Wednesday 15 August 2018

'There's a lot of dark stuff and some really meaty storylines' - Fair City series consultant Sam Atwell on Christmas episodes

Fair City Thursday, 21st December 2017 Oakley works to take over the group. Miriam - Sorcha Fox
Oakley - Marcus Lamb
Fair City Thursday, 21st December 2017 Oakley works to take over the group. Miriam - Sorcha Fox Oakley - Marcus Lamb
Aoife Kelly

Aoife Kelly

A baby daddy dilemma, child custody issues, and karaoke - Fair City's Christmas storylines are a fair reflection of what's happening in homes across Ireland this festive season.

Throw a twisted doctor with a penchant for poison into the Carrigstown mix and you know you're in for an interesting ride.

Recent weeks have seen Dr Oakley exacting his insidious plot to take down Miriam while the Kerri Ann/Mondo/Decco love triangle has escalated and Damian and Caoimhe drift further apart over the baby.

The coming week promises revelations, confrontations, and more.

"We've a lot of parties and a lot of secrets coming out, a lot of awkward situations, and a lot of relationships coming to a head," says series consultant Sam Atwell.

"It's basically like every house in Ireland at Christmas!

"Carmel Callan wrote the Christmas special and it's a cracker.  When we were talking about it we kept going, 'Let's go mad, let's have more fun, more mayhem.'  There's even karaoke in there. 

"There's a lot of dark stuff and some really meaty storylines as well, new announcements, a bit of romance, kind of a bit of everything.   Lots of things come to a head and those issues will push on into the new year."

While Atwell is unsurprisingly vague on specifics, it's no secret that Kerri-Ann (Jenny Bishop) will face a dilemma when she finds out she's pregnant. 

The storyline which is likely to resonate most with viewers at Christmas, however, may well be the increasing tension between Damien (Maclean Burke) and Caoimhe (Aoibheann McCaul) as she withdraws with the baby.

"We always aim to have a balance between fun and heartbreaking stuff and emotional stuff and I think those guys are absolutely playing a blinder and so they can handle a really meaty story like that," says Sam.

"It is emotionally challenging and I think Mac is really pushing that character to the edge and while he's kind of pushed to the edge you can kind of sympathise with him because he just wants to see his child. 

"And with Caoimhe you can sympathise with her too because she's feeling like her child is somewhat in danger with someone who is going off the deep end.  It's a divisive story and people will fall on one side of the other even if they do understand both."

While the soaps' Christmas storylines tend to be the most dramatic of the year, this year the focus at the RTE soap is unsurprisingly on the intimate relationships between characters rather than big budget action stories.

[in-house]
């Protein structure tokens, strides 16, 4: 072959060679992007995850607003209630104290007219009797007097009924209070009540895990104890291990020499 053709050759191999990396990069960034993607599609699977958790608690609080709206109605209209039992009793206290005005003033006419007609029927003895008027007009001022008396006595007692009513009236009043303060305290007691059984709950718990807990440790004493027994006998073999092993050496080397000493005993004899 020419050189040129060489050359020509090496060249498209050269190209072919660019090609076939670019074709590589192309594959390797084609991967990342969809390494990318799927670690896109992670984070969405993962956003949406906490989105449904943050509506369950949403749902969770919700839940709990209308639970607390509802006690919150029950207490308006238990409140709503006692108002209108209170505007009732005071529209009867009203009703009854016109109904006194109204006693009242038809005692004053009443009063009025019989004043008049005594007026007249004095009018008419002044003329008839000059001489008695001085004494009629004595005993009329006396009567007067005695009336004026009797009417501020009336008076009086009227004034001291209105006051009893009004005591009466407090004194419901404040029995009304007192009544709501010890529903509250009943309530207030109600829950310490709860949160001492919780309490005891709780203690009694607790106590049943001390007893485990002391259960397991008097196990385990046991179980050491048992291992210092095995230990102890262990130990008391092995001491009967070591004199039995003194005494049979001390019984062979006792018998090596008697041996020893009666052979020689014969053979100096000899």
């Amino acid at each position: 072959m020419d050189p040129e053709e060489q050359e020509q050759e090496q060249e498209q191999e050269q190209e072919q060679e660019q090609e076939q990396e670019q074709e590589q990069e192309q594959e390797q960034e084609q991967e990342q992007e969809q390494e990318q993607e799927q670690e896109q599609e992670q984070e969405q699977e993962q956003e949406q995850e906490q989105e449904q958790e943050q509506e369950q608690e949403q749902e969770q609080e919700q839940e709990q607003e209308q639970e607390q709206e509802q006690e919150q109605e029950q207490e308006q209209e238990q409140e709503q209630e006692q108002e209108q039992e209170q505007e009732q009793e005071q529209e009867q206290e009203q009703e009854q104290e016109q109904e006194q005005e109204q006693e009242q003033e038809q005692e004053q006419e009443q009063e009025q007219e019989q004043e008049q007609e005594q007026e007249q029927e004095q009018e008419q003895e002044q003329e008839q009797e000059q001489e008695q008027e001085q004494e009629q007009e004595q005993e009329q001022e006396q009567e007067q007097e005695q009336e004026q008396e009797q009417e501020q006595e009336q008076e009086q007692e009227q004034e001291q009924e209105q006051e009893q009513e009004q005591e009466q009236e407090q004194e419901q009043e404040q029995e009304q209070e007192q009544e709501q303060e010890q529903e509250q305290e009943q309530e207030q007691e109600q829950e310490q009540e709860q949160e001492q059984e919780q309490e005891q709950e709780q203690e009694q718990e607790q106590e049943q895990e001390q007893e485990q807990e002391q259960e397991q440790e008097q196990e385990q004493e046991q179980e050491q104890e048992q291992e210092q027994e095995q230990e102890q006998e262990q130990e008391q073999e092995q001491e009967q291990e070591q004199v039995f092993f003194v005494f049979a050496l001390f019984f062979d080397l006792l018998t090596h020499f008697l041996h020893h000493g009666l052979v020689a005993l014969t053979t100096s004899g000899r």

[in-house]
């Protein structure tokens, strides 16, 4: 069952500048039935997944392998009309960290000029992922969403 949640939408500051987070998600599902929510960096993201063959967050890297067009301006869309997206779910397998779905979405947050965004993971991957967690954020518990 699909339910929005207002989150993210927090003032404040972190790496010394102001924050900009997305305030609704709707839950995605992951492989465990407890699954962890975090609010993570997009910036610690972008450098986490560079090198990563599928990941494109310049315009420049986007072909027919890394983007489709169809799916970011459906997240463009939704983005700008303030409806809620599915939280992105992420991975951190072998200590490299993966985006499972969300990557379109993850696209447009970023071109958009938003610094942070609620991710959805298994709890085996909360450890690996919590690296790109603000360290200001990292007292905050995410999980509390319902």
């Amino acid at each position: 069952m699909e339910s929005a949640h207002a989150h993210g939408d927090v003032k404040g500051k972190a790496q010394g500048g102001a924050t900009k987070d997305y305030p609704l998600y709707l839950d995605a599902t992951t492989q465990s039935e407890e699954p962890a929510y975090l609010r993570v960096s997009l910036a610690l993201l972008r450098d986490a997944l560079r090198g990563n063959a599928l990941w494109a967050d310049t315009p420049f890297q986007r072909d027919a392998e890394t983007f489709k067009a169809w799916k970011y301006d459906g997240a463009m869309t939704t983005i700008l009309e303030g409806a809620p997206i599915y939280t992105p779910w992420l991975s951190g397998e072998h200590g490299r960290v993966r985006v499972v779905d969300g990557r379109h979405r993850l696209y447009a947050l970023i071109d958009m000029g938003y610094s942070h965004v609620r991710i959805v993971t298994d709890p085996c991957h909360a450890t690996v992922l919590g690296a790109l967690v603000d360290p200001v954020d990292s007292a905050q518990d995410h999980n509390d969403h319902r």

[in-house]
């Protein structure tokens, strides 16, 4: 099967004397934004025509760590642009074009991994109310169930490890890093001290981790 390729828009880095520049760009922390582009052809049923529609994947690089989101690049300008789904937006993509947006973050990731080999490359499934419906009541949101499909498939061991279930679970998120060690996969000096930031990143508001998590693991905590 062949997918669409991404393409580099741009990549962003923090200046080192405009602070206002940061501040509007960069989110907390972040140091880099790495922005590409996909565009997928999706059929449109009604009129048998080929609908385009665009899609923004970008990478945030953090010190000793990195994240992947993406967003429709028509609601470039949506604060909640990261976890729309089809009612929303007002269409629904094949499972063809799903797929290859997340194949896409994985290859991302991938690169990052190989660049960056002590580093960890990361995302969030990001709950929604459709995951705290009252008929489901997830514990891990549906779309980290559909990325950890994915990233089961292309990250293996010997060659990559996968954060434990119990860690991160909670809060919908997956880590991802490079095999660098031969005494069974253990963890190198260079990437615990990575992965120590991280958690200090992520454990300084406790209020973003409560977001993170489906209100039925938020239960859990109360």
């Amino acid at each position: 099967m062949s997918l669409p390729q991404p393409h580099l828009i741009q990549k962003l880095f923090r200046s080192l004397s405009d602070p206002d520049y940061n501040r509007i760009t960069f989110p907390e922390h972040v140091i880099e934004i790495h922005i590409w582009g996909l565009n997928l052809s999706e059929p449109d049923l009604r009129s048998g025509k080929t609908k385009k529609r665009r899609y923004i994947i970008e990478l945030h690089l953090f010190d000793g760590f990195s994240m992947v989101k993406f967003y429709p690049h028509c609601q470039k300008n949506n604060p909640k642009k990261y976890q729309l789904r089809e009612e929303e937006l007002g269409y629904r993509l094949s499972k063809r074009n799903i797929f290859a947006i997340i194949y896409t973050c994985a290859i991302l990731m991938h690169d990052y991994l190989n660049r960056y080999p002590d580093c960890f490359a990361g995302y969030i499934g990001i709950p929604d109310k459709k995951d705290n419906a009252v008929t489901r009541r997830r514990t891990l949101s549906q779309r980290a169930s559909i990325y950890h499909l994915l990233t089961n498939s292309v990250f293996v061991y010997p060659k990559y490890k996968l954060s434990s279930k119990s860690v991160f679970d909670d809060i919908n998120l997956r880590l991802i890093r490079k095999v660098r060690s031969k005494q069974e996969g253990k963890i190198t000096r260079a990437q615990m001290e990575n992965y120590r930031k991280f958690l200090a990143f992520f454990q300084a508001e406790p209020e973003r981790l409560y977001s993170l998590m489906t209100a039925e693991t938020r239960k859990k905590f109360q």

Although you might expect them to have one beady eye on what the competition has in store, for Atwell it's more about focusing on their own game plan.

"For me I always try to focus on what we're doing ourselves because, weirdly, what happens, and it happens a lot of soaps around the world, is you think you've got this amazing, innovative storyline and then you find out another soap is doing it," he says.

"They're the kinds of stories that are just in the social consciousness and there seems to be strange crossovers between soaps because of that. 

"We try to keep it topical and the beauty of working with a show like this is that we can look at what's going on in society and reflect that. 

"It's kind of looking at what's happening in society and what's in the news and on people's minds and how does that relate to a suburb of Dublin called Carrigstown and the people in our show.  We don't try to do 'issue' stories, or impose issues on stories, but they will come through naturally."

Atwell has compared TV to theatre in that TV shows now have an immediate reaction via social media, particularly Twitter.  He says they do take on board reactions to the soap shared by viewers.

"Like anything you need a bit of a thick skin [to read them] but obviously the show is there for our fanbase and we always try to increase that and listen to our fans," he says.

"We wouldn't have a show unless we did that.  We do a lot of research and market surveys on what's working and what isn't.  We have to in a way."

On Fair City a rough outline of storylines is planned 18 months in advance and the finer details of the upcoming festive episodes were being ironed way back in June this year.

"Right now we're looking at storylines for June and July next year so it's a bit like living in a time machine!" says Atwell, who previously starred in Aussie soap Home and Away before moving to Ireland to work on Fair City.

"It works for me because when we're planning our Christmas episodes it's the middle of summer which is really odd for everyone else but makes perfect sense for me as an Australian!"

Fair City will air an hour long special on Christmas Day with more episodes on December 27, 28 and New Year's Eve, December 31.

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